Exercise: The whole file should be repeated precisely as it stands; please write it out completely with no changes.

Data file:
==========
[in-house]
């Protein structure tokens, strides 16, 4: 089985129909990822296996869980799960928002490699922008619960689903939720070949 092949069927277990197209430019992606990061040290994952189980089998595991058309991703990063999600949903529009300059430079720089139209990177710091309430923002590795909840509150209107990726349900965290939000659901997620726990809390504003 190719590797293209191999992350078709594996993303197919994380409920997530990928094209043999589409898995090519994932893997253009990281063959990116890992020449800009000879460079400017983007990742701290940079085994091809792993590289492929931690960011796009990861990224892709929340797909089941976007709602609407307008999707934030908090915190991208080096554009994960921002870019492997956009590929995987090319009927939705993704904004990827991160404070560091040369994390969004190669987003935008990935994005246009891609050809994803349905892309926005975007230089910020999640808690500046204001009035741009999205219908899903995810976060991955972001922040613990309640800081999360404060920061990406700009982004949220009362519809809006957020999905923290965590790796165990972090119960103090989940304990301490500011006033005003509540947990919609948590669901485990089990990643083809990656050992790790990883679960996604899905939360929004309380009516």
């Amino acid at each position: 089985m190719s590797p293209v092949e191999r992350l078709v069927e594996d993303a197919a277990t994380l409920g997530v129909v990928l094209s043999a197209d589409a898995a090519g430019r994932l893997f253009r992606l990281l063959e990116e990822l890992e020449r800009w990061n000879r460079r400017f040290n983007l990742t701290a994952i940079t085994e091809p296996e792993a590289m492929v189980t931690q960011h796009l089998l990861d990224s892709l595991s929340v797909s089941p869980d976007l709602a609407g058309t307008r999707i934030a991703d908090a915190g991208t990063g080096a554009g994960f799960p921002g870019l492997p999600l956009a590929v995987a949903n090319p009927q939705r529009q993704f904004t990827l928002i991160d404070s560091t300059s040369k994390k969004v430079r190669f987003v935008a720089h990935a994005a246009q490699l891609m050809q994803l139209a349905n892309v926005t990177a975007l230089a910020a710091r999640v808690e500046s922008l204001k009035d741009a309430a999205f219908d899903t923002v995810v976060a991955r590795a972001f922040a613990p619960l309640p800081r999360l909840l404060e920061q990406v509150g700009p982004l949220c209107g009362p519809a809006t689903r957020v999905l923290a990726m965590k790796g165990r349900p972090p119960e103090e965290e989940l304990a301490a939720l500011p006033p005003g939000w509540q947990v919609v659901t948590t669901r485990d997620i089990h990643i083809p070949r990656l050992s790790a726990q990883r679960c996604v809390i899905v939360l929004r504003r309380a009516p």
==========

[in-house]
């Protein structure tokens, strides 16, 4: 089985129909990822296996869980799960928002490699922008619960689903939720070949 092949069927277990197209430019992606990061040290994952189980089998595991058309991703990063999600949903529009300059430079720089139209990177710091309430923002590795909840509150209107990726349900965290939000659901997620726990809390504003 190719590797293209191999992350078709594996993303197919994380409920997530990928094209043999589409898995090519994932893997253009990281063959990116890992020449800009000879460079400017983007990742701290940079085994091809792993590289492929931690960011796009990861990224892709929340797909089941976007709602609407307008999707934030908090915190991208080096554009994960921002870019492997956009590929995987090319009927939705993704904004990827991160404070560091040369994390969004190669987003935008990935994005246009891609050809994803349905892309926005975007230089910020999640808690500046204001009035741009999205219908899903995810976060991955972001922040613990309640800081999360404060920061990406700009982004949220009362519809809006957020999905923290965590790796165990972090119960103090989940304990301490500011006033005003509540947990919609948590669901485990089990990643083809990656050992790790990883679960996604899905939360929004309380009516």
């Amino acid at each position: 089985m190719s590797p293209v092949e191999r992350l078709v069927e594996d993303a197919a277990t994380l409920g997530v129909v990928l094209s043999a197209d589409a898995a090519g430019r994932l893997f253009r992606l990281l063959e990116e990822l890992e020449r800009w990061n000879r460079r400017f040290n983007l990742t701290a994952i940079t085994e091809p296996e792993a590289m492929v189980t931690q960011h796009l089998l990861d990224s892709l595991s929340v797909s089941p869980d976007l709602a609407g058309t307008r999707i934030a991703d908090a915190g991208t990063g080096a554009g994960f799960p921002g870019l492997p999600l956009a590929v995987a949903n090319p009927q939705r529009q993704f904004t990827l928002i991160d404070s560091t300059s040369k994390k969004v430079r190669f987003v935008a720089h990935a994005a246009q490699l891609m050809q994803l139209a349905n892309v926005t990177a975007l230089a910020a710091r999640v808690e500046s922008l204001k009035d741009a309430a999205f219908d899903t923002v995810v976060a991955r590795a972001f922040a613990p619960l309640p800081r999360l909840l404060e920061q990406v509150g700009p982004l949220c209107g009362p519809a809006t689903r957020v999905l923290a990726m965590k790796g165990r349900p972090p119960e103090e965290e989940l304990a301490a939720l500011p006033p005003g939000w509540q947990v919609v659901t948590t669901r485990d997620i089990h990643i083809p070949r990656l050992s790790a726990q990883r679960c996604v809390i899905v939360l929004r504003r309380a009516p």